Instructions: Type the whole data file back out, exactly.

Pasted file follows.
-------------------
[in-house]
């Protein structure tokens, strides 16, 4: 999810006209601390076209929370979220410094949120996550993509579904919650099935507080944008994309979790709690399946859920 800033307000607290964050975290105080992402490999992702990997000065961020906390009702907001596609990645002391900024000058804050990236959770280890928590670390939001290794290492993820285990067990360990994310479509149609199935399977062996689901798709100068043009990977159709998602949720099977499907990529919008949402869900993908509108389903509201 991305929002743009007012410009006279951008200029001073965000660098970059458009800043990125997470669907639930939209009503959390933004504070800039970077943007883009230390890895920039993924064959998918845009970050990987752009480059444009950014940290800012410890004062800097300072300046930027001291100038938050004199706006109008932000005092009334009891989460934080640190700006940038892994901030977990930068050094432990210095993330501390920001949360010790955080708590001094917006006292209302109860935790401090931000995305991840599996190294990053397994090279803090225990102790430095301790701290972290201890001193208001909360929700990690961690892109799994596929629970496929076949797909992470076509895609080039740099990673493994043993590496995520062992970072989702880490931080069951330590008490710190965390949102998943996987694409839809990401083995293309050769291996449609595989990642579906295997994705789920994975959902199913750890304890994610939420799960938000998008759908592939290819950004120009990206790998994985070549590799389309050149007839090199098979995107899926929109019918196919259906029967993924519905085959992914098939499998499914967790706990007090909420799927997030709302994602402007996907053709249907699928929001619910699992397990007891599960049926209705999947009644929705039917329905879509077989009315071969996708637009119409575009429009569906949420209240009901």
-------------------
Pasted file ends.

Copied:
[in-house]
């Protein structure tokens, strides 16, 4: 999810006209601390076209929370979220410094949120996550993509579904919650099935507080944008994309979790709690399946859920 800033307000607290964050975290105080992402490999992702990997000065961020906390009702907001596609990645002391900024000058804050990236959770280890928590670390939001290794290492993820285990067990360990994310479509149609199935399977062996689901798709100068043009990977159709998602949720099977499907990529919008949402869900993908509108389903509201 991305929002743009007012410009006279951008200029001073965000660098970059458009800043990125997470669907639930939209009503959390933004504070800039970077943007883009230390890895920039993924064959998918845009970050990987752009480059444009950014940290800012410890004062800097300072300046930027001291100038938050004199706006109008932000005092009334009891989460934080640190700006940038892994901030977990930068050094432990210095993330501390920001949360010790955080708590001094917006006292209302109860935790401090931000995305991840599996190294990053397994090279803090225990102790430095301790701290972290201890001193208001909360929700990690961690892109799994596929629970496929076949797909992470076509895609080039740099990673493994043993590496995520062992970072989702880490931080069951330590008490710190965390949102998943996987694409839809990401083995293309050769291996449609595989990642579906295997994705789920994975959902199913750890304890994610939420799960938000998008759908592939290819950004120009990206790998994985070549590799389309050149007839090199098979995107899926929109019918196919259906029967993924519905085959992914098939499998499914967790706990007090909420799927997030709302994602402007996907053709249907699928929001619910699992397990007891599960049926209705999947009644929705039917329905879509077989009315071969996708637009119409575009429009569906949420209240009901």